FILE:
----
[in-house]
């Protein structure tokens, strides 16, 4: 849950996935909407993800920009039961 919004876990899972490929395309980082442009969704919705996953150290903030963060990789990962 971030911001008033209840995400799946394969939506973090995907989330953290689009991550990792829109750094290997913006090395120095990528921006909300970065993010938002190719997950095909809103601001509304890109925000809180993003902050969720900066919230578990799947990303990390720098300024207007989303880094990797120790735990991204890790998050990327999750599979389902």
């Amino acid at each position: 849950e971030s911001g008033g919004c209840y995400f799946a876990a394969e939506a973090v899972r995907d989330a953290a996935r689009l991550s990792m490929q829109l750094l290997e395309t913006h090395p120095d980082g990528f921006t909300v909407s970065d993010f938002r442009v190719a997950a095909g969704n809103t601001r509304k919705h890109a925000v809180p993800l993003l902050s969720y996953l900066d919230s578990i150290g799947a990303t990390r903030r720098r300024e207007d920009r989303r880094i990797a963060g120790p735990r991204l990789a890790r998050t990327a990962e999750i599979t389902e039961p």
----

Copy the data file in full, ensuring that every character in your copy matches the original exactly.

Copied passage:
[in-house]
């Protein structure tokens, strides 16, 4: 849950996935909407993800920009039961 919004876990899972490929395309980082442009969704919705996953150290903030963060990789990962 971030911001008033209840995400799946394969939506973090995907989330953290689009991550990792829109750094290997913006090395120095990528921006909300970065993010938002190719997950095909809103601001509304890109925000809180993003902050969720900066919230578990799947990303990390720098300024207007989303880094990797120790735990991204890790998050990327999750599979389902």
């Amino acid at each position: 849950e971030s911001g008033g919004c209840y995400f799946a876990a394969e939506a973090v899972r995907d989330a953290a996935r689009l991550s990792m490929q829109l750094l290997e395309t913006h090395p120095d980082g990528f921006t909300v909407s970065d993010f938002r442009v190719a997950a095909g969704n809103t601001r509304k919705h890109a925000v809180p993800l993003l902050s969720y996953l900066d919230s578990i150290g799947a990303t990390r903030r720098r300024e207007d920009r989303r880094i990797a963060g120790p735990r991204l990789a890790r998050t990327a990962e999750i599979t389902e039961p």